Well.  It just so happened that my girlfriend at the time (who I later married and lived happily ever after) and I had a joke character that we would talk about named “Brenda Bulldog”.  It is a long story to tell about Brenda Bulldog, so I’ll just say that it has to do with “Otto” in the Beetle Bailey Comic Strip, and his girlfriend “Polly Bulldog” who is always suspicious of another bulldog named “Brenda Bulldog”.  I’m sure that you all have the same sort of characters that you talk about in your family… um… don’t you?

Otto from the Beetle Bailey Comic Strip

So, obviously, when she told me that her name was Brenda, I just had to respond as Otto would respond.  So I said in a gruff but excited voice (rolling the “R” in the word Brenda in my throat), “Brenda Bulldog?!?”  Jim’s Wife responded by asking what I had said, so I responded back exactly as I had the first time, “Brenda Bulldog?!?”  Well, I guess she misunderstood my intentions because she sounded obviously disgruntled as she explained to me in no uncertain terms that she was not a bulldog.  I answered back by insisting that this was, “Brenda Bulldog!” She repeated again that she was not a bulldog and told me to just tell Jim to call her at home when he returned to the garage.

When Jim came back from the Maintenance Shop I told him that his wife had called, and I added, “By the way.  I called her “Brenda Bulldog”.  I explained to him that I just couldn’t help it when I heard her name was Brenda, I just had to say “Brenda Bulldog”.  I couldn’t help it.  It just came out.  He looked a little mystified by my explanation and quickly went into the office to call home.

I guess in hindsight, after having met Brenda in person it probably wasn’t a good idea to have called her “Brenda Bulldog”.  First of all, not only did Jim Heflin have the face that reminded you of a likable Basset hound, but Brenda really did kind of remind you of a bulldog.  If I had known that earlier, I am sure I would have insisted that she was Brenda Poodle.  That would be the most logical response given the circumstance.

Kind of like this

A couple of days later a pickup truck was backed up to the garage and in the back were bundles of thin metal signs.  Each sign was about the size of a piece of paper.  the sign was white and had red lettering.  There were two different signs.  One that indicated that this was the Property of the Electric company and that a person should only enter at designated areas.  The other had a set of warnings or rules, which I can’t remember anymore.

There were 4,500 of each type of sign.  It was our job to take the signs and to bolt them together with small nuts and bolts that were supplied in buckets.  As we bolted them together we placed them in boxes and put them in the truck, where we went around the fence line surrounding the lake and the plant and every third section of fence (about 30 feet) we would mount the sign onto the barbed wire fence.  It would take about 4,500 of each of the signs to completely cover the perimeter of the property.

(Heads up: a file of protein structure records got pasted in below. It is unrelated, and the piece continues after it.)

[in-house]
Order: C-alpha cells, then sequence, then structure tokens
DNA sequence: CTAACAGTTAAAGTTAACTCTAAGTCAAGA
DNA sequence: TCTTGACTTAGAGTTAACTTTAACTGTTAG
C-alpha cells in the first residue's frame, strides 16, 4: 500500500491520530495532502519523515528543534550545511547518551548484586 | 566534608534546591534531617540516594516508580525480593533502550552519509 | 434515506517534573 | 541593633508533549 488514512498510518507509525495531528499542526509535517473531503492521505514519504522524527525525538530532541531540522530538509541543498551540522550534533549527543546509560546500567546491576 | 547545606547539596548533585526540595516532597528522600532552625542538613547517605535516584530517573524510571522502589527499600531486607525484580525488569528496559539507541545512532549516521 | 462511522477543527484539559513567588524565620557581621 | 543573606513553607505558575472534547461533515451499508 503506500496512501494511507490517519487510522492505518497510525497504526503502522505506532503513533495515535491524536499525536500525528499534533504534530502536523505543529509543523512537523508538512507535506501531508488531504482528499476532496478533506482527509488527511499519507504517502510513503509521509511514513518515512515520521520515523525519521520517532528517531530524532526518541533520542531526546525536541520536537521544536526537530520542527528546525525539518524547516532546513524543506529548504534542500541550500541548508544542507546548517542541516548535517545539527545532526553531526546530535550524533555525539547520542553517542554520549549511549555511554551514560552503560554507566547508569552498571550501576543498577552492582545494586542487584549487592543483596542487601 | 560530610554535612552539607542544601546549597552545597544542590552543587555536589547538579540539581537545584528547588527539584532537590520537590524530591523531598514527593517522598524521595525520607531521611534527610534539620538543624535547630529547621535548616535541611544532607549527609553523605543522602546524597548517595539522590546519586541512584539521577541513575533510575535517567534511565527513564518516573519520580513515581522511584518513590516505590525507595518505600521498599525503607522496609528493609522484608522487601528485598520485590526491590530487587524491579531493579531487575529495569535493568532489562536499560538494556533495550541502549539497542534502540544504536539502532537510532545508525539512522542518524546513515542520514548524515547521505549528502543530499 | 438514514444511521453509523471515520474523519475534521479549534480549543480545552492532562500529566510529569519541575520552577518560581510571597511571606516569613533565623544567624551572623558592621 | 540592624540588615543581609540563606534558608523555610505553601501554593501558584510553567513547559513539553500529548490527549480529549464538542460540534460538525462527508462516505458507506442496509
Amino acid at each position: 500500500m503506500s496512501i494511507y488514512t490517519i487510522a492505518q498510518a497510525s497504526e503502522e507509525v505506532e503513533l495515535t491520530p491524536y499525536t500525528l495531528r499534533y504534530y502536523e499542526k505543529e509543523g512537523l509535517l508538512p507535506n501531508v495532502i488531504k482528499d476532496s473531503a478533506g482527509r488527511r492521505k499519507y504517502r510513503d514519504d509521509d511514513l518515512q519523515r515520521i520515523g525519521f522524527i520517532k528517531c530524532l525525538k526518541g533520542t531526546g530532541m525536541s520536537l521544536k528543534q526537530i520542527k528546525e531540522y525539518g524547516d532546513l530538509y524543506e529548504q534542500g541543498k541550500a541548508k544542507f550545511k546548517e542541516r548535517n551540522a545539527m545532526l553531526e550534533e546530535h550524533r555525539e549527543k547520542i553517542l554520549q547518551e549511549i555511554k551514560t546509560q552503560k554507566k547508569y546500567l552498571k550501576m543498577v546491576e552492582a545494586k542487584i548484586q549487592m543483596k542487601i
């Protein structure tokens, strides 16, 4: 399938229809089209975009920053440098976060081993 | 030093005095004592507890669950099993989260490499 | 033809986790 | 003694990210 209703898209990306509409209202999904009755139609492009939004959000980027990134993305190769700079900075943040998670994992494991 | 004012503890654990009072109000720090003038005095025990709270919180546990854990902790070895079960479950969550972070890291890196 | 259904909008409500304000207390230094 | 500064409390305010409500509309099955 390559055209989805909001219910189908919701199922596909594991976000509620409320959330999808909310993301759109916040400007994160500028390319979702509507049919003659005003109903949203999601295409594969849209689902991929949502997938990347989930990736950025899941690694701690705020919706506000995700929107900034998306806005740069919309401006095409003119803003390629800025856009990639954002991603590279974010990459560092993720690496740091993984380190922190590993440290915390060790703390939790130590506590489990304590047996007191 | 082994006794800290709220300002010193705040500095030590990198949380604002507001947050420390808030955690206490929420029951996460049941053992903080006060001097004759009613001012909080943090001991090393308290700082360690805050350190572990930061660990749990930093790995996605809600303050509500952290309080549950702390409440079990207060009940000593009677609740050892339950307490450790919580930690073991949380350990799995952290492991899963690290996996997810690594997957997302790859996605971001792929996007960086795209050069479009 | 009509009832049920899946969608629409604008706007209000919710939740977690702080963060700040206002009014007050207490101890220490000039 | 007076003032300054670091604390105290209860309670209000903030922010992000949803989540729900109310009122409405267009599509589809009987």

In the back of my mind I could hear Jim Heflin say to Stanley Elmore after he hung up the call with his wife, “Stanley.  Wouldn’t it be a good chore for the summer help to hang all those signs around the 25 mile perimeter of the electric company property?”  And Stanley replying, “Jim!  That’s a brilliant idea!”

So began the long trek of hanging signs.  We had a small blue Mitsubishi Tractor that we used to travel around the fence line in areas where the truck couldn’t easily go.

A tractor just like this

It had a small trailer on the back of it that we would pile a bunch of sign assemblies (the two signs bolted together).  Then we would walk or ride behind the tractor as we went from fence post to fence post mounting the signs evenly between the posts every third section.

This was a brilliant way to teach the young and inexperienced summer help the art of patience as well as the art of subservience.  This way, later in life when the summer help became a Power Plant Man-in-Training, or even a mechanic or electrician and was asked to do something that may seem boring to the average citizen, all the summer help had to do was remember the time they had to hang 4,500 signs on barbed wire fences and even the most boring tasks seemed like an exciting ride on a roller coaster in comparison.  For those power plant men who knew me as a janitor, now maybe they can understand how I could find so much enjoyment sweeping the turbine room floor (about the size of a football field) over and over with a red dust mop.

Like this only with a mop handle

Anyway, during our time while traversing the wilds along the fence line, it gave the summer help time to think.  I was working with a good friend of mine by the name of Tim Flowers.  We had become friends while I had attended Oklahoma University in Norman my first year in college (before going to Missouri University in Columbia for my last 3 years).  So, my fourth year as a summer help, Tim came to work alongside me.